Good luck!

Mark Hemming

Barrister at Law

Goldsmith Chambers

Bear with a Care – Chapter 3

Let’s see what Bear with a Care has been up to since last week – there is some exciting news…

An exciting day on the 5th May – Does Margie say “yes”?

I think she did…time for the Hen Do!

Uh oh, then it was Divoc’s Stag Do! Warning contains adult material. 

 

VE Day Celebrations on the 8th May – and a chance to have your picture taken with Divoc and Margie 

 

Margie and Divoc went to the Zoo on the 9th May and there was a cheeky spot the difference competition. Watch out for the wild cats!

 

Time for a bit wedding organising (some working harder than others)!

And some essential wedding prep…

The link to the Donna Louise Hospice Care is here, if you would like to help Kath’s Bears with a Care raise money.

Check out the blog every Monday for your weekly update of Bear with a Care.

 

Bear with a Care – Chapter 2

Last week we introduced you to two interesting bears, Divoc and Margie. Their antics have been cheering up locals and colleagues alike, whilst raising money for the Donna Louise Trust.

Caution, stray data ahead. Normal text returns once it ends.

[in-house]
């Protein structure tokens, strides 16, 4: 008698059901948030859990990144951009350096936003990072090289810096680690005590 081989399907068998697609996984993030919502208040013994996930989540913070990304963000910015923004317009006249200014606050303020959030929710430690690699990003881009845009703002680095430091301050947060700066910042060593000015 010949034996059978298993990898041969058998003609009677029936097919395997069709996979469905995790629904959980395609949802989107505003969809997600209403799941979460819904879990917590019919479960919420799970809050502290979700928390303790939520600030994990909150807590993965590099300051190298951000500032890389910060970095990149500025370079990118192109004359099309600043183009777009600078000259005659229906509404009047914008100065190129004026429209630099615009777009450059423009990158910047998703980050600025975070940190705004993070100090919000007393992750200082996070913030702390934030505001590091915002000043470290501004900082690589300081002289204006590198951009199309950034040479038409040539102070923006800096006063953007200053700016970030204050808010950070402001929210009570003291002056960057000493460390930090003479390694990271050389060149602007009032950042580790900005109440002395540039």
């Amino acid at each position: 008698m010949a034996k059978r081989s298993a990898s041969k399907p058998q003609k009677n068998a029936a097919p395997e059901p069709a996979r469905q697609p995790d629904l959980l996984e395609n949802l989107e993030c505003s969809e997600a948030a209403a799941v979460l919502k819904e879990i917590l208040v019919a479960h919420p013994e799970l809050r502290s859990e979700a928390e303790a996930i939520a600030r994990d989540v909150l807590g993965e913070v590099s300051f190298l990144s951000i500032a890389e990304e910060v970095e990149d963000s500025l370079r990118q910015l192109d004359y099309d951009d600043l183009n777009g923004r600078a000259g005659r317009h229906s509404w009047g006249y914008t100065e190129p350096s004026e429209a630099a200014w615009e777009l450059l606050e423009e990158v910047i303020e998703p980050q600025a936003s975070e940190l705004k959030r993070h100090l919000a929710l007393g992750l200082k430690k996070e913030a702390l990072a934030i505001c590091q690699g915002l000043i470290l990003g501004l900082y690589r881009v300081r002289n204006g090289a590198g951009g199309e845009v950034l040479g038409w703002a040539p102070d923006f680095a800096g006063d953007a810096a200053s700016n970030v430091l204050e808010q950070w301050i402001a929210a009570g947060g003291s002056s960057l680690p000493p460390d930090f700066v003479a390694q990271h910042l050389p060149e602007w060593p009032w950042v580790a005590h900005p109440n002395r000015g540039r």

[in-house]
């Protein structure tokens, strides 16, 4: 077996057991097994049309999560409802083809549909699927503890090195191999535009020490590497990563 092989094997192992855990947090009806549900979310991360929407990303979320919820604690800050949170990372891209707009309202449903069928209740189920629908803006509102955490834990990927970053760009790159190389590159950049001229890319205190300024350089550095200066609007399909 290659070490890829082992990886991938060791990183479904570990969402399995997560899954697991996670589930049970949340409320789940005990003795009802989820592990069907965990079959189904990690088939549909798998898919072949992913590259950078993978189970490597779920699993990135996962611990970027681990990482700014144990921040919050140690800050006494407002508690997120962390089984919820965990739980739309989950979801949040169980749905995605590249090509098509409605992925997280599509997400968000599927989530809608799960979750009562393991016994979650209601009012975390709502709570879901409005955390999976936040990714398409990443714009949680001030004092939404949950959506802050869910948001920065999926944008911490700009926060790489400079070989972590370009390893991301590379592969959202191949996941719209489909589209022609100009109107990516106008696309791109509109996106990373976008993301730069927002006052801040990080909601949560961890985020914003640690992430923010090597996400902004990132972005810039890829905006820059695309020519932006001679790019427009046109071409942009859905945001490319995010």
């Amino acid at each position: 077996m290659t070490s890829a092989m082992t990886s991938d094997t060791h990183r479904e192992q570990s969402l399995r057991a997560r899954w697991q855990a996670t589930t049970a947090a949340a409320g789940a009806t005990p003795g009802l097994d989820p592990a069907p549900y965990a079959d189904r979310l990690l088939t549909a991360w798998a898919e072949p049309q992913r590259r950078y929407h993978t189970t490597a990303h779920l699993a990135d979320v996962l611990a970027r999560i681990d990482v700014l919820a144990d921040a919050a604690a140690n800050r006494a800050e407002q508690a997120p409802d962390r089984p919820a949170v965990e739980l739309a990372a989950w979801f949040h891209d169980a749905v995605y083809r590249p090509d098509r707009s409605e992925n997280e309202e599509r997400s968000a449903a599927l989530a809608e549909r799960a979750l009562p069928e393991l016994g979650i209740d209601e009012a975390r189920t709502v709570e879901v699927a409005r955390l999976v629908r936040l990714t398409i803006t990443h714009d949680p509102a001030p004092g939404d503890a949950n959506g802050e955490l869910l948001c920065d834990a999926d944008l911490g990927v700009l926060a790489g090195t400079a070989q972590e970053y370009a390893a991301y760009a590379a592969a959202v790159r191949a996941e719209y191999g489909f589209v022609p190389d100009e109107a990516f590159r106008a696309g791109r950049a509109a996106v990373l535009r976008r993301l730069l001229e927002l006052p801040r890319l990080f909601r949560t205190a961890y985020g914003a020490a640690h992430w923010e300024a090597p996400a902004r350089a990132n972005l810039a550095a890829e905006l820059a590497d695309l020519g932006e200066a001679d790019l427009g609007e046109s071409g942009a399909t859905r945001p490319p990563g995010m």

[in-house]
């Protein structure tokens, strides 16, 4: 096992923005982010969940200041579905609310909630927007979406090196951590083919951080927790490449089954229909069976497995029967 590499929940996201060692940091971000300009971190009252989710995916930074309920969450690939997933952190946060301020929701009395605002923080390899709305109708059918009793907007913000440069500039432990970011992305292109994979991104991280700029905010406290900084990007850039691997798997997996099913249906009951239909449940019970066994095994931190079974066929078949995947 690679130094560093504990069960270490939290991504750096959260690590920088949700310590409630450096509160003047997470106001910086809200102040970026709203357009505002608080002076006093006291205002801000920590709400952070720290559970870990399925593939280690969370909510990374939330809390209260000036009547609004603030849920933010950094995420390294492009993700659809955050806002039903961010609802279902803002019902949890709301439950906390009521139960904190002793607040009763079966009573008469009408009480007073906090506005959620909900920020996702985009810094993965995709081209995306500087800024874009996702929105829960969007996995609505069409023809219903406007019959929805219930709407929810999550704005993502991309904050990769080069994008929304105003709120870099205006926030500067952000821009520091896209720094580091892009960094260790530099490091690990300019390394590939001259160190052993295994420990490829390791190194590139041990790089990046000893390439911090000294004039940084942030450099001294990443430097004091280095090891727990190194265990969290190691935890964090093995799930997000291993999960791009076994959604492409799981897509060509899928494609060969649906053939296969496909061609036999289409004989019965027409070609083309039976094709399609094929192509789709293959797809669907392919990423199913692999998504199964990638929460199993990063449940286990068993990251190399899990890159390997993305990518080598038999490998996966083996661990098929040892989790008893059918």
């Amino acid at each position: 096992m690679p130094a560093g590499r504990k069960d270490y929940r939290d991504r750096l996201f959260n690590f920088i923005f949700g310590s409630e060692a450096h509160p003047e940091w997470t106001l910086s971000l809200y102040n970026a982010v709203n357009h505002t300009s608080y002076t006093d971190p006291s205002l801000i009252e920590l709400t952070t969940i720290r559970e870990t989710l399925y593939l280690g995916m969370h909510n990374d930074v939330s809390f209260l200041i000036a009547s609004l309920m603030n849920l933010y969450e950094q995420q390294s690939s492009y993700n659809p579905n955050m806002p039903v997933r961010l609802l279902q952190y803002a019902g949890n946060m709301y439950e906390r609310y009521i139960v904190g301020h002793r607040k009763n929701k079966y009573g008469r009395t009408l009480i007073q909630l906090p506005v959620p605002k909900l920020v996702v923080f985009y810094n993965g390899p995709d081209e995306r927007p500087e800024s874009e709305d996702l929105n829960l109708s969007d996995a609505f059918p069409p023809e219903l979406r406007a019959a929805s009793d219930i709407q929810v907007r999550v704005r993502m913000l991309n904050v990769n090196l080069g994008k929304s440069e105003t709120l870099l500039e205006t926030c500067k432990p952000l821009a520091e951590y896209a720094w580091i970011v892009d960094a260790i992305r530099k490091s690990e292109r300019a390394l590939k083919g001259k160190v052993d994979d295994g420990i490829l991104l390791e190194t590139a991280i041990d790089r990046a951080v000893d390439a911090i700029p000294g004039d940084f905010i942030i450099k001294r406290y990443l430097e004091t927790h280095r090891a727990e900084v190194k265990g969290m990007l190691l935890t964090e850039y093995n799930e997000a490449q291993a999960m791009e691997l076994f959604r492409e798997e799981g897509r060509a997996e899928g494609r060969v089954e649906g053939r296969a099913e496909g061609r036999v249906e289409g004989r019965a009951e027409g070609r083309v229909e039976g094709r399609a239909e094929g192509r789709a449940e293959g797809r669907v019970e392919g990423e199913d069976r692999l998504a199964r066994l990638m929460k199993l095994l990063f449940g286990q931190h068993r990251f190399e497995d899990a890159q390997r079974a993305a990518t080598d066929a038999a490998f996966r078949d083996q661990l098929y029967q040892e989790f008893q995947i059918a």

Let’s see what they have been up to since then…

Breakfast in bed on their camping trip. I hope Divoc made the porridge just right!

Happy #Friyay – it’s the weekend!

First entry for the drawing competition:

Margie wasn’t expecting the window cleaner on Saturday morning!

Sunday night is movie night – who doesn’t love Disney’s The Jungle Book? Excellent drawings from Kath’s daughter.

#MotivationalMonday – time for some studying. Good luck to Margie and all of our students!

The link to the Donna Louise Hospice Care is here, if you would like to help Kath’s Bears with a Care raise money.

Check out the blog every Monday for your weekly update of Bear with a Care.

 

Bear with a Care

Law Lecturer, Kath Harvey and her family have been cheering up local residents (and colleagues) with the appearance of Divoc and Margie the bears outside their house – and raising money for the Donna Louise Trust whilst doing so.

Donation Link

 

Here is what the bears have been up to so far…

 

When Divoc made his first appearance on 13th April, he didn’t have his name yet. He paid tribute to all the hard working Key Workers.

“Who needs Elf on the Shelf when you have Bear with a Care”.

The next day, the poor bear was worn out from his shift!

On the 15th April, Bear took a more relaxed approach…

Kath’s children had an art project to do for school work; they made a pond so the bear could go fishing.

On the 17th April, bear took the dogs for their daily exercise.

Who doesn’t love a bit of gardening? 

On the 19th April, Bear tried his hand at baking – wonder who was brave enough to try that pancake! 

A motivational message to all of Staffordshire University’s hard working Law students – keep guying guys!